10 Great Teen Drama Movies To Watch If You Love Riverdale

When one describes the CW's Riverdale, there are a lot of applicable adjectives. You could call it dark, campy, cheesy, or scary. None of those are inaccurate descriptions. The show has dabbled in many genres since its debut. One minute, the series is a neo-noir, then another, it's a thriller.

RELATED: 10 Riverdale Moments That Topped Our Cringe-Meter

At the end of the day, Riverdale is more or less a teen drama with a penchant for experimentation. Now, if you can't quite get enough of Archie and his friends, you're in luck. Here are ten teen drama movies that are worth checking out if you love Riverdale.

Continue scrolling to keep reading

Click the button below to start this article in quick view

Start Now

10 Teaching Mrs. Tingle (1999)

Straight-A student Leigh Ann is on the cusp of a bright future when everyone's least favorite teacher Mrs. Tingle intervenes. With a bad grade from Tingle, Leigh Ann won't qualify to be her high school's valedictorian. So, she and her friends abduct Mrs. Tingle until she agrees to change the grade. Things, of course, don't go as planned.

In one of Katie Holmes' most underrated movies, she plays yet another academic overachiever. However, there's a dark edge to her character that's just delectable. Helen Mirren, meanwhile is marvelous as the wicked Mrs. Tingle who everyone loves to hate.

9 Foxes (1980)

Four teens growing up in the late 1970s struggle with their restless lives in San Fernando Valley. Deidre looks for love in all the wrong places, Annie struggles with problems at home, and Madge is trying to fit in with the others. Meanwhile, Jeanie is the heart of the group; she's doing her best to keep them all together and safe.

Foxes may not have the deepest plot, but Jodie Foster and the other actors deliver heartfelt performances in this riveting movie. So, viewers can be forgiving of its somewhat lacking story.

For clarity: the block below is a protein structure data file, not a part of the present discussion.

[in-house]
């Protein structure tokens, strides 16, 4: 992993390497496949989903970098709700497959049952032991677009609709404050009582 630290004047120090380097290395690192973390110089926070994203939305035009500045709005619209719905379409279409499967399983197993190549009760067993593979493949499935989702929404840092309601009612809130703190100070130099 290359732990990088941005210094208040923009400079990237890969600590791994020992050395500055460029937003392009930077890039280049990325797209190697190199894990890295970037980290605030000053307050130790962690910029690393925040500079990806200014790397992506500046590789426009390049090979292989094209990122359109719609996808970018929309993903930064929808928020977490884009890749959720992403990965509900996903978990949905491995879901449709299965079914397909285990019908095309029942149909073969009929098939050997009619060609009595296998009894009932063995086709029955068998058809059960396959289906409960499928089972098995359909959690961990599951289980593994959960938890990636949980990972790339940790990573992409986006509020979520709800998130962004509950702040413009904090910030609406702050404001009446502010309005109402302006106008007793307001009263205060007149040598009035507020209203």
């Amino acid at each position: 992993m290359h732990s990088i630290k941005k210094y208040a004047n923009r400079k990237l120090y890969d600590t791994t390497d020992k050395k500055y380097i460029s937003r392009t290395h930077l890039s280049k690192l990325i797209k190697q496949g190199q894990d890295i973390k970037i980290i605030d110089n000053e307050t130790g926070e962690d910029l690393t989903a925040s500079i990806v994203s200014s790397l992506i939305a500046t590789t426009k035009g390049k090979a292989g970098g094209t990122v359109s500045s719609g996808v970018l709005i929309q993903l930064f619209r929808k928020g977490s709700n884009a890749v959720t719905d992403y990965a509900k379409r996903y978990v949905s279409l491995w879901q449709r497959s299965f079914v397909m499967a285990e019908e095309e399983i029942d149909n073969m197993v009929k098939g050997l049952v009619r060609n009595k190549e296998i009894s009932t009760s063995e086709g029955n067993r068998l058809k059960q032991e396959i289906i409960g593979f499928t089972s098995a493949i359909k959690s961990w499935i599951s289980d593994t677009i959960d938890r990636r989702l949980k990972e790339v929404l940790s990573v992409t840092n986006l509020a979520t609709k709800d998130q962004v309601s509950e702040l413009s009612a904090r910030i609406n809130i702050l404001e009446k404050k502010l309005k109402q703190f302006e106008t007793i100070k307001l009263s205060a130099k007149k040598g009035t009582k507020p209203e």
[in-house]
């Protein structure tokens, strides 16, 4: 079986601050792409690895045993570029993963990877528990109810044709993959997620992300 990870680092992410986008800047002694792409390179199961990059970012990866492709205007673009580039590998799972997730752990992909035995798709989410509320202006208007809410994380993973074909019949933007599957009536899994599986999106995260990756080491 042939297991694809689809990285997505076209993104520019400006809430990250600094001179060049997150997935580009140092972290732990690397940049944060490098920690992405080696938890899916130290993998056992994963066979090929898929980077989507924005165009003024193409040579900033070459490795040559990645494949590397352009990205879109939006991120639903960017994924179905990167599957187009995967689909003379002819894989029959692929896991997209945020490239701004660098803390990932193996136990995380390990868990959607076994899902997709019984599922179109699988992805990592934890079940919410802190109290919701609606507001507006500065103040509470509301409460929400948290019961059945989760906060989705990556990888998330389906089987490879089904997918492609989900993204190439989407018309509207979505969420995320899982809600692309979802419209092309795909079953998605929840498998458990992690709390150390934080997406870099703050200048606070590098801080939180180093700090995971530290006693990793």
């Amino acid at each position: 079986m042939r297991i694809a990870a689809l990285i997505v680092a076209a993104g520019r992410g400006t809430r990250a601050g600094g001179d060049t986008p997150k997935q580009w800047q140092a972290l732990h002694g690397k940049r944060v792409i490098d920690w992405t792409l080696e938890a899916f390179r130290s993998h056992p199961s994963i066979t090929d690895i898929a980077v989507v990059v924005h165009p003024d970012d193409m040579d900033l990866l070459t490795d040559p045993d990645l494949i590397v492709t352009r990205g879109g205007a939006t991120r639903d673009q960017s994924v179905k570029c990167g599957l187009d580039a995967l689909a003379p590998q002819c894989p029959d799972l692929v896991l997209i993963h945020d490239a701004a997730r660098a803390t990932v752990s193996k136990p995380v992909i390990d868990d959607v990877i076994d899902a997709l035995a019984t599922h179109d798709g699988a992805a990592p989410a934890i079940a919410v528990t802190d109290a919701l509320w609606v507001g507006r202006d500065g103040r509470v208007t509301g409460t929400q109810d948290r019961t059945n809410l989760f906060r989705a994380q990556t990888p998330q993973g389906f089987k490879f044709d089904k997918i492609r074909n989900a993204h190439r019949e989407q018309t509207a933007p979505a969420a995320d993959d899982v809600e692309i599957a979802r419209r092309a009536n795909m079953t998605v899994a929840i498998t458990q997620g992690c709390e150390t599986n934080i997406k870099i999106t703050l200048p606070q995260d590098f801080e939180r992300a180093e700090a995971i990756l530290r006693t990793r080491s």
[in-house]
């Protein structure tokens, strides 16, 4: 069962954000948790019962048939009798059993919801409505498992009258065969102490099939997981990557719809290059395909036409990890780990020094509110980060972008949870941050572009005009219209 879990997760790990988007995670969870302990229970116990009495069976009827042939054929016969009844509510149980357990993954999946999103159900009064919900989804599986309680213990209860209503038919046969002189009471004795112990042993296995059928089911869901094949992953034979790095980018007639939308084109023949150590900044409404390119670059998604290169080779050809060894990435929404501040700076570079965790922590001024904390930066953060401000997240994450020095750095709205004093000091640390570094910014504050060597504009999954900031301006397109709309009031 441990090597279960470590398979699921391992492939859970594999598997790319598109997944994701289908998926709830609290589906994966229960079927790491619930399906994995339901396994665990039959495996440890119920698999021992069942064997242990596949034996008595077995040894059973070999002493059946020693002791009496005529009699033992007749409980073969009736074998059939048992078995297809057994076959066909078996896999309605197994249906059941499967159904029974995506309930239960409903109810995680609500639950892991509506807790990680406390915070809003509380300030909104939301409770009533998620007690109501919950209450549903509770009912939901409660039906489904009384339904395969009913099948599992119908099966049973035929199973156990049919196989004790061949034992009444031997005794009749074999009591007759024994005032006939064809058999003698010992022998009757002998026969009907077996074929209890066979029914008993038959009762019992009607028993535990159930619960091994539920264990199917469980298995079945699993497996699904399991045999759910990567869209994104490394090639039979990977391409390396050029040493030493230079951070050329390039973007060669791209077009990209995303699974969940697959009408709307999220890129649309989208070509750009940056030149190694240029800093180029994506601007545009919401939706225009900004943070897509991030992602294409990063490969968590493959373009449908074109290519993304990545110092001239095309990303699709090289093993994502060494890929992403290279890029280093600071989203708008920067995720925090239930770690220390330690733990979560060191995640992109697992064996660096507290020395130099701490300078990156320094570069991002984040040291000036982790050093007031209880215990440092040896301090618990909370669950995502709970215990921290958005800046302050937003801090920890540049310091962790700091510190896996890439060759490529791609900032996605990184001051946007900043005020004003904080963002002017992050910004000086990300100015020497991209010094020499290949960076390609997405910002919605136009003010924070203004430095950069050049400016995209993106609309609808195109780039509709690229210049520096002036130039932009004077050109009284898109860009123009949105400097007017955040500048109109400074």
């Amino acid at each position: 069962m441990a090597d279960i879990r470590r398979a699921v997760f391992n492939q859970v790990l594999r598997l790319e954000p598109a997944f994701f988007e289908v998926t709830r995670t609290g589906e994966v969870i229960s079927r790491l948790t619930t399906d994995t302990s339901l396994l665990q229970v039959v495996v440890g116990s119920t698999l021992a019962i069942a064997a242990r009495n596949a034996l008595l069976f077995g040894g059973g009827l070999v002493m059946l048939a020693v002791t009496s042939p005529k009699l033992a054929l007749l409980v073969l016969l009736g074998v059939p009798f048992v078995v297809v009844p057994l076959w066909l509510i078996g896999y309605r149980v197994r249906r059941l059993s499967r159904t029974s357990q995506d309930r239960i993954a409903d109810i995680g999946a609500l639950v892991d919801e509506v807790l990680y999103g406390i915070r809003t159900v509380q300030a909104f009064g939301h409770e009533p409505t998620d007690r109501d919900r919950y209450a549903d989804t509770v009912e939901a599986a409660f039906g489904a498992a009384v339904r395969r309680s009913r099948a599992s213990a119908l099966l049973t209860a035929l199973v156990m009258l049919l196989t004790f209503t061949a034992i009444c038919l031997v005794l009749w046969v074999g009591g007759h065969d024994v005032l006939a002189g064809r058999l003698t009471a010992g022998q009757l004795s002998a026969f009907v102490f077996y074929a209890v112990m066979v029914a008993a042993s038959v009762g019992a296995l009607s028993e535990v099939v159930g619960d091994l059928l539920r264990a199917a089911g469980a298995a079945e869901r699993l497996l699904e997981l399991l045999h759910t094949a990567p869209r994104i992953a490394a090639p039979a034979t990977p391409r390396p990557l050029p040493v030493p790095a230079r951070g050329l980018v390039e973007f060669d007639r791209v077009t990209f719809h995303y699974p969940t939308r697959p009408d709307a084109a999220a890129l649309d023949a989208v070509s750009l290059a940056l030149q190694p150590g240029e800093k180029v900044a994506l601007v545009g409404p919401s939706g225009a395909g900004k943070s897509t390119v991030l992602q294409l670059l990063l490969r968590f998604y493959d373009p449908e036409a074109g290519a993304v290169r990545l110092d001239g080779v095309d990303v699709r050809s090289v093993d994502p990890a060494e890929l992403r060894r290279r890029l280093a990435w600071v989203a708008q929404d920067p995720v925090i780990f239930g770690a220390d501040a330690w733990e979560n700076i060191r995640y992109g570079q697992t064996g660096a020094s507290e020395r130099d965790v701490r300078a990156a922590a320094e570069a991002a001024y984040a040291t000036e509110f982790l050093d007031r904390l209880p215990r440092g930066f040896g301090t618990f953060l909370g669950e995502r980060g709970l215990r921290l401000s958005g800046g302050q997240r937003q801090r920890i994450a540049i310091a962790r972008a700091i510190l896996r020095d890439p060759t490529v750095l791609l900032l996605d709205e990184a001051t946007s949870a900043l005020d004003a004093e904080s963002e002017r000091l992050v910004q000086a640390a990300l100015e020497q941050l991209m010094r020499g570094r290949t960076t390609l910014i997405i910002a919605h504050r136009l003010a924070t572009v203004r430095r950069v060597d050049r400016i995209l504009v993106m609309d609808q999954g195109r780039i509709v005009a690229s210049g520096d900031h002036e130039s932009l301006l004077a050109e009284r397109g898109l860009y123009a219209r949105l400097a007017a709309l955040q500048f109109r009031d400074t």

8 The Diary of a Teenage Girl (2015)

Set in San Francisco during the 1970s, an aspiring comic artist is curious about the world around her. As she explores her own sexuality, she begins to take an interest in her mother's boyfriend.

RELATED: Riverdale: 10 Times The Show Broke Our Hearts

Bel Powley wows as the precocious Minnie Goetze. She hits all the right notes while Alexander Skarsgård nails his role as Monroe. This is one of those movies that touches on some painful and controversial themes, but you'll also feel enlightened in some odd way.

7 Happy Birthday to Me (1981)

At Crawford Academy, a group of elite students nicknamed the "Top Ten" is being killed one by one by an unknown assailant. People suspect Virginia — a student who survived a terrible car accident — has something to do with this. If not her, who could be murdering the Top Ten? And do these deaths have anything to do with a horrible incident that happened years ago?

This is one of the strangest teen slashers ever; it stuffs itself with soapy drama and red herrings. The ending is more kooky than spooky, but the killer's reveal is befitting of a Scooby-Doo unmasking.

6 The New Kids (1985)

After their parents die in an accident, siblings Loren and Abby move in with their aunt and uncle in Florida. The two are then harassed and stalked by a local gang of deviants. The situation finally escalates in a grisly attack at a rundown carnival.